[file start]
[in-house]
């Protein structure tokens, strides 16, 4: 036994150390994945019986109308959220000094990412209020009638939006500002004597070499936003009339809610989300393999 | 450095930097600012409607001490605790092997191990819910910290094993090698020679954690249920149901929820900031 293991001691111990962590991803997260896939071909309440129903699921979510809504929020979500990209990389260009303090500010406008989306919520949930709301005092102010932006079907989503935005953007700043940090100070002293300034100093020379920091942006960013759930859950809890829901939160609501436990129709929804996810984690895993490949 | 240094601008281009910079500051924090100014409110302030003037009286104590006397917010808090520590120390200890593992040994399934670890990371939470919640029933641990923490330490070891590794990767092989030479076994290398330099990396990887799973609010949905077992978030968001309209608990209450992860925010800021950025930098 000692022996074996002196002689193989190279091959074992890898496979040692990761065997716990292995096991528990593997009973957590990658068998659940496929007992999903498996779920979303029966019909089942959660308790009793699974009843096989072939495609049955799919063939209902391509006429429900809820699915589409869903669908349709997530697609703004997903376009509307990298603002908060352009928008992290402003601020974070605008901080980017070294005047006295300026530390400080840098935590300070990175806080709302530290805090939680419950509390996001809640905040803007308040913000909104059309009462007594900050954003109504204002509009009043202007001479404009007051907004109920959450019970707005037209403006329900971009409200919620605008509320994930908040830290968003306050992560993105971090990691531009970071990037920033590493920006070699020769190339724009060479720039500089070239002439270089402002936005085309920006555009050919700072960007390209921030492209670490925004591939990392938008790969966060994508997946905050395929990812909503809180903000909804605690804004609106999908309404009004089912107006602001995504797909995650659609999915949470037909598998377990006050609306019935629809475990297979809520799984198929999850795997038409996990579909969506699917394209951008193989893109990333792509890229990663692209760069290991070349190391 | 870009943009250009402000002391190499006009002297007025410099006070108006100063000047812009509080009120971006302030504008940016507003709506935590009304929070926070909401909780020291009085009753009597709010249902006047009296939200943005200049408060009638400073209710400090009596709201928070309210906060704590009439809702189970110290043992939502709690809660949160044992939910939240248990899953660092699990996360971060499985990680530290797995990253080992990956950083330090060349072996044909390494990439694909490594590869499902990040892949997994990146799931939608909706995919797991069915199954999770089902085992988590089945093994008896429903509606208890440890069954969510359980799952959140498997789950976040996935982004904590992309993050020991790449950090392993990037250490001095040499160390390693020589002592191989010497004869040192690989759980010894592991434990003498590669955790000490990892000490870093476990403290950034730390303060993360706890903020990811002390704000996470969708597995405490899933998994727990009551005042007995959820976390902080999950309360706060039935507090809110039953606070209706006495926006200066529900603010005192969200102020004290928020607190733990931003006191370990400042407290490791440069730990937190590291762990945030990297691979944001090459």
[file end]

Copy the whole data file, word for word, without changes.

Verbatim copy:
[in-house]
């Protein structure tokens, strides 16, 4: 036994150390994945019986109308959220000094990412209020009638939006500002004597070499936003009339809610989300393999 | 450095930097600012409607001490605790092997191990819910910290094993090698020679954690249920149901929820900031 293991001691111990962590991803997260896939071909309440129903699921979510809504929020979500990209990389260009303090500010406008989306919520949930709301005092102010932006079907989503935005953007700043940090100070002293300034100093020379920091942006960013759930859950809890829901939160609501436990129709929804996810984690895993490949 | 240094601008281009910079500051924090100014409110302030003037009286104590006397917010808090520590120390200890593992040994399934670890990371939470919640029933641990923490330490070891590794990767092989030479076994290398330099990396990887799973609010949905077992978030968001309209608990209450992860925010800021950025930098 000692022996074996002196002689193989190279091959074992890898496979040692990761065997716990292995096991528990593997009973957590990658068998659940496929007992999903498996779920979303029966019909089942959660308790009793699974009843096989072939495609049955799919063939209902391509006429429900809820699915589409869903669908349709997530697609703004997903376009509307990298603002908060352009928008992290402003601020974070605008901080980017070294005047006295300026530390400080840098935590300070990175806080709302530290805090939680419950509390996001809640905040803007308040913000909104059309009462007594900050954003109504204002509009009043202007001479404009007051907004109920959450019970707005037209403006329900971009409200919620605008509320994930908040830290968003306050992560993105971090990691531009970071990037920033590493920006070699020769190339724009060479720039500089070239002439270089402002936005085309920006555009050919700072960007390209921030492209670490925004591939990392938008790969966060994508997946905050395929990812909503809180903000909804605690804004609106999908309404009004089912107006602001995504797909995650659609999915949470037909598998377990006050609306019935629809475990297979809520799984198929999850795997038409996990579909969506699917394209951008193989893109990333792509890229990663692209760069290991070349190391 | 870009943009250009402000002391190499006009002297007025410099006070108006100063000047812009509080009120971006302030504008940016507003709506935590009304929070926070909401909780020291009085009753009597709010249902006047009296939200943005200049408060009638400073209710400090009596709201928070309210906060704590009439809702189970110290043992939502709690809660949160044992939910939240248990899953660092699990996360971060499985990680530290797995990253080992990956950083330090060349072996044909390494990439694909490594590869499902990040892949997994990146799931939608909706995919797991069915199954999770089902085992988590089945093994008896429903509606208890440890069954969510359980799952959140498997789950976040996935982004904590992309993050020991790449950090392993990037250490001095040499160390390693020589002592191989010497004869040192690989759980010894592991434990003498590669955790000490990892000490870093476990403290950034730390303060993360706890903020990811002390704000996470969708597995405490899933998994727990009551005042007995959820976390902080999950309360706060039935507090809110039953606070209706006495926006200066529900603010005192969200102020004290928020607190733990931003006191370990400042407290490791440069730990937190590291762990945030990297691979944001090459």